How do you find the equation of the circle in general form containing the points (-3,-5), (1,3), and (5,-1)?

1 Answer
Dec 29, 2015

Answer:

Use an alternative, slightly more geometric method (not necessarily shorter) to find:

#(x-1/3)^2+(y+5/3)^2 = ((10 sqrt(2))/3)^2#

Explanation:

The centre of the circle can also be found as the intersection of two lines using linear equations as follows:

Let #A=(-3, -5)#, #B=(1, 3)# and #C=(5, -1)#

The midpoint of #AB# is #((-3+1)/2, (-5+3)/2) = (-1, -1)#

The slope of #AB# is #(3-(-5))/(1-(-3)) = 8/4 = 2#

So any perpendicular to #AB# has slope #-1/2#

The perpendicular through the midpoint of #AB# can be written:

#color(blue)(y+1 = -1/2 (x+1))#

The points on this line are equidistant from #A# and #B#.

The midpoint of #BC# is #((1+5)/2, (3-1)/2) = (3, 1)#

The slope of #BC# is #(-1-3)/(5-1) = (-4)/4 = -1#

So any perpendicular to #BC# has slope #-(1/-1) = 1#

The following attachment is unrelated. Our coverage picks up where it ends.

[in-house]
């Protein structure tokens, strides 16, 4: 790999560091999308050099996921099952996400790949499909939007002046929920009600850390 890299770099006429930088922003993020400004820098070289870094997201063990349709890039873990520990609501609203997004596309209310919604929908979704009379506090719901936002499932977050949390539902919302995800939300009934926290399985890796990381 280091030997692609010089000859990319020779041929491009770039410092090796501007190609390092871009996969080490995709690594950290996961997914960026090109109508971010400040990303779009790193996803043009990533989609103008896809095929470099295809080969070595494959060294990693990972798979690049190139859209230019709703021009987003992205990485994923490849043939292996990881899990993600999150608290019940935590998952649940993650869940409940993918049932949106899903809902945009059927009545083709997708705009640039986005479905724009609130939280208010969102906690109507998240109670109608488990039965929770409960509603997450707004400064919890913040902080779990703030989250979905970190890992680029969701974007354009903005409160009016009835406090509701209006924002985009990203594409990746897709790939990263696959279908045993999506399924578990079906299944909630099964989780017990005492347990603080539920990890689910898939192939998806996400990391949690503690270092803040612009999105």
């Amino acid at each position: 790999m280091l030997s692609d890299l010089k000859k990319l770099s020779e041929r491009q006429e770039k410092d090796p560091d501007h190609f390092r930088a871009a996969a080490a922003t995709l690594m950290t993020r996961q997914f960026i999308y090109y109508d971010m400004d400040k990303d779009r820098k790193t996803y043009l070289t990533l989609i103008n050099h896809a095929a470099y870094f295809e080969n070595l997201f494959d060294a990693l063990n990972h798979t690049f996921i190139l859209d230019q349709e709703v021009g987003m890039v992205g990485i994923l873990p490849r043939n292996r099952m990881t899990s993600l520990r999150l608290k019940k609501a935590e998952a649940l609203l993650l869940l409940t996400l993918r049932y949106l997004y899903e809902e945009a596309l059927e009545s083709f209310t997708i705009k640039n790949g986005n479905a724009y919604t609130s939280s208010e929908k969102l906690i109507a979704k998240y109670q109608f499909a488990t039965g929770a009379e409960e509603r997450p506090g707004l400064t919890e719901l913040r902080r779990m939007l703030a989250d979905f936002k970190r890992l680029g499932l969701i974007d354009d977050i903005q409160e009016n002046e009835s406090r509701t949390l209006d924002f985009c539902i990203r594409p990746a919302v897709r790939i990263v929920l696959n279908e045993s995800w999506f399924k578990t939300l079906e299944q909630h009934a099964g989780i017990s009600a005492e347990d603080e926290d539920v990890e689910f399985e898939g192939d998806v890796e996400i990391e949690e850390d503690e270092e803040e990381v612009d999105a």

The perpendicular through the midpoint of #BC# can be written:

#color(blue)(y-1 = x-3)#

The points on this line are equidistant from #B# and #C#.

Subtract the two equations of the perpendicular lines to find:

#2 = -1/2(x+1) - (x-3) =-3/2x+5/2#

Multiply both sides by #2# to get:

#4 = -3x+5#

Subtract #5# from both sides:

#-1 = -3x#

Divide both sides by #-3#:

#x = 1/3#

Then substitute this into the second equation to find #y = -5/3#

So the circle has equation #(x-1/3)^2+(y+5/3)^2 = r^2# for some radius #r#.

Substitute point #B# into this equation to find:

#r^2 = (1-1/3)^2 + (3+5/3)^2 =4/9+ 196/9 = 200/9#

So #r = sqrt(200/9) = (10 sqrt(2))/3#

So our equation in standard form is:

#(x-1/3)^2+(y+5/3)^2 = ((10 sqrt(2))/3)^2#